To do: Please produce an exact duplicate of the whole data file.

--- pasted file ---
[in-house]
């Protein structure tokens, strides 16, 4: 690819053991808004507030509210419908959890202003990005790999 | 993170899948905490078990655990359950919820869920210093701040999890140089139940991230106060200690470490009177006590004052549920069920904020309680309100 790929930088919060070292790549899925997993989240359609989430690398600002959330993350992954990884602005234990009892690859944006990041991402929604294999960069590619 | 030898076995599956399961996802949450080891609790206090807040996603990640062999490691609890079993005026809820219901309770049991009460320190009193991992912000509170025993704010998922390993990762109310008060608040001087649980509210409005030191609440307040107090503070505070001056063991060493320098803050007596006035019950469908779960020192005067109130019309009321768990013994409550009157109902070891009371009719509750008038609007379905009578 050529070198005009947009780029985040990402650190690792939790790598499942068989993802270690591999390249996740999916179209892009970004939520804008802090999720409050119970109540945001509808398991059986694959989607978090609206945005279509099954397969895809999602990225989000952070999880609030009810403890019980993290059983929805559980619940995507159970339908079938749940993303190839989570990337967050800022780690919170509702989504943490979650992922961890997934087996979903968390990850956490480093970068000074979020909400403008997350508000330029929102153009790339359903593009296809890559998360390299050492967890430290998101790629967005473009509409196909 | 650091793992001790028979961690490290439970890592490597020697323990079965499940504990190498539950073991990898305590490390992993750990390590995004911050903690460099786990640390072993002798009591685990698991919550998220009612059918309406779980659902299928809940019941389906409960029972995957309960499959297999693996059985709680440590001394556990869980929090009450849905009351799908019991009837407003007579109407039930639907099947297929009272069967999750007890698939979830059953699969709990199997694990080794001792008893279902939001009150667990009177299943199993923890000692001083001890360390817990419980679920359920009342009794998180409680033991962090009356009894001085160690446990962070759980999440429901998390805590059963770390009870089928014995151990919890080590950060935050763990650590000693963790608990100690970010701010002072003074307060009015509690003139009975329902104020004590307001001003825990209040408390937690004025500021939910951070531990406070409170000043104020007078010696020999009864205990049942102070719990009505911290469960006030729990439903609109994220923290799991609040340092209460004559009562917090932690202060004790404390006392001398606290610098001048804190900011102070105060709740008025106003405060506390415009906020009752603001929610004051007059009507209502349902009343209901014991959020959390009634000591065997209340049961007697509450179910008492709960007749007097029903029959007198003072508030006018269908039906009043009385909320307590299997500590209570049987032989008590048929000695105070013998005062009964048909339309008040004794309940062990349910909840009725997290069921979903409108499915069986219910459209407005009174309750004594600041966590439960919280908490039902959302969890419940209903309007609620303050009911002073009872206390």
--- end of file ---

[in-house]
């Protein structure tokens, strides 16, 4: 690819053991808004507030509210419908959890202003990005790999 | 993170899948905490078990655990359950919820869920210093701040999890140089139940991230106060200690470490009177006590004052549920069920904020309680309100 790929930088919060070292790549899925997993989240359609989430690398600002959330993350992954990884602005234990009892690859944006990041991402929604294999960069590619 | 030898076995599956399961996802949450080891609790206090807040996603990640062999490691609890079993005026809820219901309770049991009460320190009193991992912000509170025993704010998922390993990762109310008060608040001087649980509210409005030191609440307040107090503070505070001056063991060493320098803050007596006035019950469908779960020192005067109130019309009321768990013994409550009157109902070891009371009719509750008038609007379905009578 050529070198005009947009780029985040990402650190690792939790790598499942068989993802270690591999390249996740999916179209892009970004939520804008802090999720409050119970109540945001509808398991059986694959989607978090609206945005279509099954397969895809999602990225989000952070999880609030009810403890019980993290059983929805559980619940995507159970339908079938749940993303190839989570990337967050800022780690919170509702989504943490979650992922961890997934087996979903968390990850956490480093970068000074979020909400403008997350508000330029929102153009790339359903593009296809890559998360390299050492967890430290998101790629967005473009509409196909 | 650091793992001790028979961690490290439970890592490597020697323990079965499940504990190498539950073991990898305590490390992993750990390590995004911050903690460099786990640390072993002798009591685990698991919550998220009612059918309406779980659902299928809940019941389906409960029972995957309960499959297999693996059985709680440590001394556990869980929090009450849905009351799908019991009837407003007579109407039930639907099947297929009272069967999750007890698939979830059953699969709990199997694990080794001792008893279902939001009150667990009177299943199993923890000692001083001890360390817990419980679920359920009342009794998180409680033991962090009356009894001085160690446990962070759980999440429901998390805590059963770390009870089928014995151990919890080590950060935050763990650590000693963790608990100690970010701010002072003074307060009015509690003139009975329902104020004590307001001003825990209040408390937690004025500021939910951070531990406070409170000043104020007078010696020999009864205990049942102070719990009505911290469960006030729990439903609109994220923290799991609040340092209460004559009562917090932690202060004790404390006392001398606290610098001048804190900011102070105060709740008025106003405060506390415009906020009752603001929610004051007059009507209502349902009343209901014991959020959390009634000591065997209340049961007697509450179910008492709960007749007097029903029959007198003072508030006018269908039906009043009385909320307590299997500590209570049987032989008590048929000695105070013998005062009964048909339309008040004794309940062990349910909840009725997290069921979903409108499915069986219910459209407005009174309750004594600041966590439960919280908490039902959302969890419940209903309007609620303050009911002073009872206390």